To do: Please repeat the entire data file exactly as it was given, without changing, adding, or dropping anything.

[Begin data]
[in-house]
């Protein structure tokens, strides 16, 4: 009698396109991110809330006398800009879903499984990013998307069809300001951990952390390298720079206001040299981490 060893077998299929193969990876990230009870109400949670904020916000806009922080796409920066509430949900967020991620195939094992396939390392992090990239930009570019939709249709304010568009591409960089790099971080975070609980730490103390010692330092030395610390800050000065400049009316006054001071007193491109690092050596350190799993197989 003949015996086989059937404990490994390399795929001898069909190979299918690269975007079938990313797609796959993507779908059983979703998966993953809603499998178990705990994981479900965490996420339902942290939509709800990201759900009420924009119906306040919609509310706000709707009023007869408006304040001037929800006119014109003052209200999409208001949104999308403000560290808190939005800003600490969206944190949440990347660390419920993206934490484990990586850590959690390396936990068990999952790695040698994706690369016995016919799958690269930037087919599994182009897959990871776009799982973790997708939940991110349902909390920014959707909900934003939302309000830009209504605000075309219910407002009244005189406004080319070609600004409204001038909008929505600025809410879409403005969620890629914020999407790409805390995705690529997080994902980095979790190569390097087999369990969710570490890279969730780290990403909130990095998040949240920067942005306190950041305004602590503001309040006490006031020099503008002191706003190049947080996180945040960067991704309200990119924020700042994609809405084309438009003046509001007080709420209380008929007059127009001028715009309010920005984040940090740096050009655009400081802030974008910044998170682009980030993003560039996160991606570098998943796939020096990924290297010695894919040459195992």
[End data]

[in-house]
């Protein structure tokens, strides 16, 4: 009698396109991110809330006398800009879903499984990013998307069809300001951990952390390298720079206001040299981490 060893077998299929193969990876990230009870109400949670904020916000806009922080796409920066509430949900967020991620195939094992396939390392992090990239930009570019939709249709304010568009591409960089790099971080975070609980730490103390010692330092030395610390800050000065400049009316006054001071007193491109690092050596350190799993197989 003949015996086989059937404990490994390399795929001898069909190979299918690269975007079938990313797609796959993507779908059983979703998966993953809603499998178990705990994981479900965490996420339902942290939509709800990201759900009420924009119906306040919609509310706000709707009023007869408006304040001037929800006119014109003052209200999409208001949104999308403000560290808190939005800003600490969206944190949440990347660390419920993206934490484990990586850590959690390396936990068990999952790695040698994706690369016995016919799958690269930037087919599994182009897959990871776009799982973790997708939940991110349902909390920014959707909900934003939302309000830009209504605000075309219910407002009244005189406004080319070609600004409204001038909008929505600025809410879409403005969620890629914020999407790409805390995705690529997080994902980095979790190569390097087999369990969710570490890279969730780290990403909130990095998040949240920067942005306190950041305004602590503001309040006490006031020099503008002191706003190049947080996180945040960067991704309200990119924020700042994609809405084309438009003046509001007080709420209380008929007059127009001028715009309010920005984040940090740096050009655009400081802030974008910044998170682009980030993003560039996160991606570098998943796939020096990924290297010695894919040459195992």